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Open Access Research article

Molecular characterization of amikacin, kanamycin and capreomycin resistance in M/XDR-TB strains isolated in Thailand

Angkanang Sowajassatakul1, Therdsak Prammananan24, Angkana Chaiprasert34 and Saranya Phunpruch1*

Author Affiliations

1 Department of Biology, Faculty of Science, King Mongkut’s Institute of Technology Ladkrabang, Bangkok 10520, Thailand

2 Tuberculosis Research Laboratory, National Center for Genetic Engineering and Biotechnology, National Science and Technology Development Agency, Thailand Science Park, Pathumthani 12120, Thailand

3 Department of Microbiology, Faculty of Medicine Siriraj Hospital, Mahidol University, Bangkok 10700, Thailand

4 Drug Resistance Tuberculosis Research Fund, Siriraj Foundation, Bangkok 10700, Thailand

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BMC Microbiology 2014, 14:165  doi:10.1186/1471-2180-14-165

Published: 22 June 2014

Abstract

Background

The emergence of multidrug-resistant tuberculosis (MDR-TB) and extensively drug-resistant tuberculosis (XDR-TB) makes the treatment and control of tuberculosis difficult. Rapid detection of drug-resistant strains is important for the successful treatment of drug-resistant tuberculosis; however, not all resistance mechanisms to the injectable second-line drugs such as amikacin (AK), kanamycin (KM), and capreomycin (CAP) are well understood. This study aims to validate the mechanisms associated with AK, KM, and CAP resistance in M. tuberculosis clinical strains isolated in Thailand.

Results

A total of 15,124 M. tuberculosis clinical strains were isolated from 23,693 smear-positive sputum samples sent from 288 hospitals in 46 of 77 provinces of Thailand. Phenotypic analysis identified 1,294 strains as MDR-TB and second-line drugs susceptibility was performed in all MDR-TB strains and revealed 58 XDR-TB strains. Twenty-nine KM-resistant strains (26 XDR-TB and 3 MDR-TB) could be retrieved and their genes associated with AK, KM, and CAP resistance were investigated compared with 27 KM-susceptible strains. Mutation of the rrs (A1401G) was found in 21 out of 29 KM-resistant strains whereas mutations of eis either at C-14 T or at G-37 T were found in 5 strains. Three remaining KM-resistant strains did not contain any known mutations. Capreomycin resistance was determined in 28 of 29 KM-resistant strains. Analysis of tlyA revealed that the A33G mutation was found in all CAP-resistant strains and also in susceptible strains. In contrast, the recently identified tlyA mutation T539G and the novel Ins49GC were found in two and one CAP-resistant strains, respectively. In addition, our finding demonstrated the insertion of cytosine at position 581 of the tap, a putative drug efflux encoding gene, in both KM-resistant and KM-susceptible strains.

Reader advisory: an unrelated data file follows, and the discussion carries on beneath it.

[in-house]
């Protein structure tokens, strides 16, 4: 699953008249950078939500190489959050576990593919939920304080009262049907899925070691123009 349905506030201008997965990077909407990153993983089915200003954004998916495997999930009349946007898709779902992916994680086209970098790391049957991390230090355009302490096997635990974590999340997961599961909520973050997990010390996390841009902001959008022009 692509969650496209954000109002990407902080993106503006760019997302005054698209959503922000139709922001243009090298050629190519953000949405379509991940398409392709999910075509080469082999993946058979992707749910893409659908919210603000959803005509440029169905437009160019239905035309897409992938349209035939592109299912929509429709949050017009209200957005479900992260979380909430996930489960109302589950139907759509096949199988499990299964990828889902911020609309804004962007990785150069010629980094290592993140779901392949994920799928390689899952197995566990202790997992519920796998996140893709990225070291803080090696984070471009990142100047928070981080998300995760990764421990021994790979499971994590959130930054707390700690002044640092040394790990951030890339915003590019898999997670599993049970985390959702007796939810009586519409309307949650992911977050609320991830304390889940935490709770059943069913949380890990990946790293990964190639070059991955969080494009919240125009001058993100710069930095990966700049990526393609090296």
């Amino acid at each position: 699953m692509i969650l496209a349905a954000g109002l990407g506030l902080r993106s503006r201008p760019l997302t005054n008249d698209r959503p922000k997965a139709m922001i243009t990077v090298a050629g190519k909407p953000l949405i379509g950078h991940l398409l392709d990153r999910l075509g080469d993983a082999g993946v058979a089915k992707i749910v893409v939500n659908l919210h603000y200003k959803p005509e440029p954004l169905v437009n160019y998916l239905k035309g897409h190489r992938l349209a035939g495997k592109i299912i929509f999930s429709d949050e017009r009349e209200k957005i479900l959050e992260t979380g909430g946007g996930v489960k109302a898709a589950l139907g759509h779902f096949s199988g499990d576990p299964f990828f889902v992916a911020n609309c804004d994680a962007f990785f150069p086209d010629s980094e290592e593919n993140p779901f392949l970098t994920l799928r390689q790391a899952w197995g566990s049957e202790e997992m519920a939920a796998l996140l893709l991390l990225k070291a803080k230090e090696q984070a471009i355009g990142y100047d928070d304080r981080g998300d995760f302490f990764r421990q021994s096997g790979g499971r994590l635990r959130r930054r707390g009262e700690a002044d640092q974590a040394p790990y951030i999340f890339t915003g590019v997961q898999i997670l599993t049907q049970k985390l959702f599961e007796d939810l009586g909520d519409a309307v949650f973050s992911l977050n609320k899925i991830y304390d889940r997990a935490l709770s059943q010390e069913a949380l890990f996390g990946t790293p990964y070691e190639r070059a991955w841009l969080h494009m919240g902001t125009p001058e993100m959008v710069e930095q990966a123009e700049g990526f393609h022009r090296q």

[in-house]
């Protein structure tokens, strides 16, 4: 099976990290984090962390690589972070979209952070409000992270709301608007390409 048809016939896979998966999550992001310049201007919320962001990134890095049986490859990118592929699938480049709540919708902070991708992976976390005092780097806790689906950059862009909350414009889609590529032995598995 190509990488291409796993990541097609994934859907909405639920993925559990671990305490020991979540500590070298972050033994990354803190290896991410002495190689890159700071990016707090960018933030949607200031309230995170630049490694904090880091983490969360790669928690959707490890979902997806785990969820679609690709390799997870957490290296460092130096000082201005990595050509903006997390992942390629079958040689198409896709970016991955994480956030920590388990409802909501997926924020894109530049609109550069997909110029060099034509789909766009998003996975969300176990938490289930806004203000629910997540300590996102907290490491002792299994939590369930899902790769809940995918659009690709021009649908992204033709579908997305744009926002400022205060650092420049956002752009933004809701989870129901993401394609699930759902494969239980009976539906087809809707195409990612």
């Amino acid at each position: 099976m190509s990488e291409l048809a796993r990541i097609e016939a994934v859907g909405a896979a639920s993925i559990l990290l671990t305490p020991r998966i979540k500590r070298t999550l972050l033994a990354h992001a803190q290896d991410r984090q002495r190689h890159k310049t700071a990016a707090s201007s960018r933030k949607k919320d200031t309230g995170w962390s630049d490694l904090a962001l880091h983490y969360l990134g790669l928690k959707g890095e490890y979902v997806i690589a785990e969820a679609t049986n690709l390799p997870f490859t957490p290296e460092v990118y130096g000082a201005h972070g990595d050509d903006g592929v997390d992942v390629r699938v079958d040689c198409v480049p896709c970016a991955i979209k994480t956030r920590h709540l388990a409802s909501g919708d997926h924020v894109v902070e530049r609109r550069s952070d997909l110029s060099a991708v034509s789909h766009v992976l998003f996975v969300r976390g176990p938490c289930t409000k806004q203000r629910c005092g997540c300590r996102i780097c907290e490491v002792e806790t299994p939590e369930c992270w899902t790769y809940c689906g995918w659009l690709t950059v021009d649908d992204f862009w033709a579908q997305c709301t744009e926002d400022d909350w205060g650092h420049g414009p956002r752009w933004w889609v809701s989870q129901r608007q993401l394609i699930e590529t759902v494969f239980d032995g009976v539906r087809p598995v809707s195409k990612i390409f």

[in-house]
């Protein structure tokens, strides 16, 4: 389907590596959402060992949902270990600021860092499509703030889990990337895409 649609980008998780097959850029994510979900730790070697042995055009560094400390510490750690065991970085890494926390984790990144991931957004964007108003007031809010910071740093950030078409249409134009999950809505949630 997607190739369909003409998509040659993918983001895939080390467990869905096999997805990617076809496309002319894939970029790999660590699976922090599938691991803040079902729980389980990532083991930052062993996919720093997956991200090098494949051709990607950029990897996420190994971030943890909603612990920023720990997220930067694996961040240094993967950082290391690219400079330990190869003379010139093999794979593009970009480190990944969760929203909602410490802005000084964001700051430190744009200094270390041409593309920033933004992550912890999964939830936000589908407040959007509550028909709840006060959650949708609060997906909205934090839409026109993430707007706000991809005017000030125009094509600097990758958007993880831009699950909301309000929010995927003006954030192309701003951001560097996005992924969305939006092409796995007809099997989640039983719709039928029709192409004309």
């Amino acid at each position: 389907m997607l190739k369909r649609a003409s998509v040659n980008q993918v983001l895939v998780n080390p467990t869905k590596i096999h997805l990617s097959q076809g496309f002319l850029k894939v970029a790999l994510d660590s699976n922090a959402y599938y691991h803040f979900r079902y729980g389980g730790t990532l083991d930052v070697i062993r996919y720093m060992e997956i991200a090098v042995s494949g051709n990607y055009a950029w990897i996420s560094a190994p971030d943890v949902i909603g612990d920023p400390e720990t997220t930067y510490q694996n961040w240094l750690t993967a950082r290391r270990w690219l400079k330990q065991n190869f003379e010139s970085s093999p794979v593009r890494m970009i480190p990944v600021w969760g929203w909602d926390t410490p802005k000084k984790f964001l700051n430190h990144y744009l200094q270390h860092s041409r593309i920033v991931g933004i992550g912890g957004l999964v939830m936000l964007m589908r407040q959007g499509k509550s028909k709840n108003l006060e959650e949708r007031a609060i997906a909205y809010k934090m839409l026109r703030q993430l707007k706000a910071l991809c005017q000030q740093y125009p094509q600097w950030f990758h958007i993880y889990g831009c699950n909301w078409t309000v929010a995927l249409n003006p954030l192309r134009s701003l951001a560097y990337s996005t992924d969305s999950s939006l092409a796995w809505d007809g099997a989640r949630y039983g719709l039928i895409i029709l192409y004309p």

Conclusions

Our finding demonstrated that the majority of KM resistance mechanism in Thai M. tuberculosis clinical strains was rrs mutation at A1401G. Mutations of the eis promoter region either at C-14 T or G-37 T was found in 5 of 29 strains whereas three strains did not contain any known mutations. For CAP resistance, 3 of 28 CAP-resistant strains contained either T539G or Ins49GC mutations at tlyA that might be associated with the resistant phenotype.

Keywords:
Tuberculosis; Second-line drug; Resistance; Aminoglycoside